A new exhibit has opened at Prague Castle in the Queen Anne’s Summer Palace and the Royal Garden, offering an extensive photographic testimony to the fall of the Iron Curtain in Central Europe, which took place 30 years ago this autumn.
Opening on May 30, 1989: The Fall of the Iron Curtain showcases seventy Czech and Slovak photographers along with numerous photographic contributions from Poland, Hungary, Romania, Bulgaria, and the former GDR, to collectively tell the story of the fall of communism in the so-called socialist bloc.
The exhibit follows the key events in the chronology from January to December giving a first-hand account of the protests, marches, and movements of the era via powerful images.
Photographers Jindřich Štreit, Pavel Štecha, Viktor Kolář, Jan Šilpoch, Jaroslav Kučera, Herbert Slavík, Karol Kállay, and many others, represent the Czech Republic while notable international names include András Bankuti, Péter Korniss, Tamás Szigeti, Cvetan Tomcev, Krzysztof Miller, and Chris Niedenthal.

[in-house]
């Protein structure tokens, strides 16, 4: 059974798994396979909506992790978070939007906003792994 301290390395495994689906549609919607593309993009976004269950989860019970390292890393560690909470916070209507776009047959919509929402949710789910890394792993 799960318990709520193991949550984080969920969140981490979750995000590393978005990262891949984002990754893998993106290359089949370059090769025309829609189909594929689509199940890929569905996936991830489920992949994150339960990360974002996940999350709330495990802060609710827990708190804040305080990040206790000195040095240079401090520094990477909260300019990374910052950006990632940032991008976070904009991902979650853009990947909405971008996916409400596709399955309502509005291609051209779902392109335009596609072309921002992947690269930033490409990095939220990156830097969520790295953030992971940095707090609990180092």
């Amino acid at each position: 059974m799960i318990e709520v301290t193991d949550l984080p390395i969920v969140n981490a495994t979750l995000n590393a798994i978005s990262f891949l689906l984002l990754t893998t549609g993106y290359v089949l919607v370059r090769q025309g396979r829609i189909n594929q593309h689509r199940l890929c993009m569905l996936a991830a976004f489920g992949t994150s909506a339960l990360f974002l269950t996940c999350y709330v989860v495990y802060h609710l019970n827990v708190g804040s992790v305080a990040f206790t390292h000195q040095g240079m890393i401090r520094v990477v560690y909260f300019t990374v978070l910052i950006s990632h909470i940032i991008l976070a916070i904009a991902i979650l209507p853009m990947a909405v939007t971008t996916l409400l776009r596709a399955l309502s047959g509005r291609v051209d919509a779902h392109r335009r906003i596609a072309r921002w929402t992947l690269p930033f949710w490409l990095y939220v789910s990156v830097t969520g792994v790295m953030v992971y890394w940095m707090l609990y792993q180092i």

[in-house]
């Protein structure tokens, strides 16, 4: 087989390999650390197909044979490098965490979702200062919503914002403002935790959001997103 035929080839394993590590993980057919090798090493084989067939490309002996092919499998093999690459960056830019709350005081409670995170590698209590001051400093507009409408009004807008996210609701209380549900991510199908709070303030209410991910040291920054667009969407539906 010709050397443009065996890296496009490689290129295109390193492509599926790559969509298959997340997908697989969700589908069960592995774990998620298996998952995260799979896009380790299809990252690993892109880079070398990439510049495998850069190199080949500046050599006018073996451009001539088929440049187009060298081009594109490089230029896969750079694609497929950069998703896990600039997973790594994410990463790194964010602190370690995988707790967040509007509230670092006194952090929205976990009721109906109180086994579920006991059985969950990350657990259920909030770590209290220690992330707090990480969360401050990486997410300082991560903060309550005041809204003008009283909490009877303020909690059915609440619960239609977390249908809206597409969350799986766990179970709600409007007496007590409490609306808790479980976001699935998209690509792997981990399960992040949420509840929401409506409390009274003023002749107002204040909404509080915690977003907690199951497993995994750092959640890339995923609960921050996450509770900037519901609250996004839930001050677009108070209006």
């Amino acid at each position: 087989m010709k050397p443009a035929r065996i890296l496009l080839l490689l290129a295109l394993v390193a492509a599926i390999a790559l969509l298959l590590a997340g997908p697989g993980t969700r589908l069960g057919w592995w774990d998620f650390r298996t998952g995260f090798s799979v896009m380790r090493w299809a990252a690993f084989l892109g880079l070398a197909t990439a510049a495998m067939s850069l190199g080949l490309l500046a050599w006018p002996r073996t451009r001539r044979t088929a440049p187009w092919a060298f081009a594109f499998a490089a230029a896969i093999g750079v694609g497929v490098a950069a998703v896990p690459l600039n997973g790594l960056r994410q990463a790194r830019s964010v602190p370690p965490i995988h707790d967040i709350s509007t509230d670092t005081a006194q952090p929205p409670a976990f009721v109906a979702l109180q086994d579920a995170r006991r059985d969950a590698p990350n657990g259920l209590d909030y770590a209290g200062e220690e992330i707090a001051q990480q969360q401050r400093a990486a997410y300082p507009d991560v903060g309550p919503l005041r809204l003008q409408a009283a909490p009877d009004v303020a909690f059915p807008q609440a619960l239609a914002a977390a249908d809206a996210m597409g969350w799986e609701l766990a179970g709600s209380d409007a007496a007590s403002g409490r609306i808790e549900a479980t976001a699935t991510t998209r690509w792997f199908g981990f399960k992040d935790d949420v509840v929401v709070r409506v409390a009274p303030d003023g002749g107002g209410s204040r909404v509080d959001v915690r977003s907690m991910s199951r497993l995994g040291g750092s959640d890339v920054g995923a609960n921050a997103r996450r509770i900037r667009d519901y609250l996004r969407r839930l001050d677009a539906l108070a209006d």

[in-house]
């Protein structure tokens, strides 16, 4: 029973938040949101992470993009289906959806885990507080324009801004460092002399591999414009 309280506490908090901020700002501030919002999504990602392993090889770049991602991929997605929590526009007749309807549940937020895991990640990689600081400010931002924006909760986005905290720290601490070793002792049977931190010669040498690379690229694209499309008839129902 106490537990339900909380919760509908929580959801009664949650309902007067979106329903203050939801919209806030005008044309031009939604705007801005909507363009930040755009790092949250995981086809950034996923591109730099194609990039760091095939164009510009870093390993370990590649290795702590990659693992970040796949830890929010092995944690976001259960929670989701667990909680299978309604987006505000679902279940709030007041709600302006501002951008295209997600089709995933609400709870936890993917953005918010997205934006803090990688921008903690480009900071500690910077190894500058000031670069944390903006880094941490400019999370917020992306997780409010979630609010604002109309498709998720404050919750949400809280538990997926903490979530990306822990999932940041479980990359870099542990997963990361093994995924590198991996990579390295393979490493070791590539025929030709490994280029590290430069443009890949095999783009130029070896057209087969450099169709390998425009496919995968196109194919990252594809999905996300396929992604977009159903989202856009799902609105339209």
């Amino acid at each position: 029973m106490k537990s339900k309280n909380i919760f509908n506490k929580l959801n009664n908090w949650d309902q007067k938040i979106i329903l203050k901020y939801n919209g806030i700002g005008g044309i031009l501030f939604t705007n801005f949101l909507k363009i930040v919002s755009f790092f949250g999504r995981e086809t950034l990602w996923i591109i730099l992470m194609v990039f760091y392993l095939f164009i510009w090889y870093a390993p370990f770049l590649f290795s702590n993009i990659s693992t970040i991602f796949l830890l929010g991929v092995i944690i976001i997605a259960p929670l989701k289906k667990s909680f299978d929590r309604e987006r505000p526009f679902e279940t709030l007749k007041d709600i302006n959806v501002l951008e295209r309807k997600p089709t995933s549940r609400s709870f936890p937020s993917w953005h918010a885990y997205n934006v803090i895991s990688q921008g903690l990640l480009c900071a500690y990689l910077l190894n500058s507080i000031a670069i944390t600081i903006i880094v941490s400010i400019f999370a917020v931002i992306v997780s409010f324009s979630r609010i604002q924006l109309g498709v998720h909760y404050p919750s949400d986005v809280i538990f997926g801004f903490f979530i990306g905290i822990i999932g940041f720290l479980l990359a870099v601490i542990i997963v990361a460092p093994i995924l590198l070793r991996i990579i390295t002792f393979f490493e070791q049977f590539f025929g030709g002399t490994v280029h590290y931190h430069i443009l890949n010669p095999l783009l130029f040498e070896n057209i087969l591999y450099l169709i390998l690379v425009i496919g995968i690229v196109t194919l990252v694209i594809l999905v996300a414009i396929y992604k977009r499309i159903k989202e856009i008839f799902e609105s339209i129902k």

The exhibition will remind those who lived through it of the exciting moments they witnessed while bringing younger generations closer to the dramatic events of the fall of 1989.
The exhibition is divided into two parts: a Czechoslovak section is located directly inside the Queen Anne’s Summer Palace, while the exhibit in the Royal Garden covers photos from individual states.
A replica wall and Trabant, a symbol of the era, are stationed at the entrance to the exhibit.
“It is a selection of truly unique moments that often do not need any further words or explanations,” a castle spokesperson said in an interview with Metro daily.
“They accurately reflect the unique atmosphere, enthusiasm, hope, determination, and desire for freedom. Outside and inside, there are screens showing the most important events.”
Admission to the exhibit is free.
For more details see the Prague Castle official website.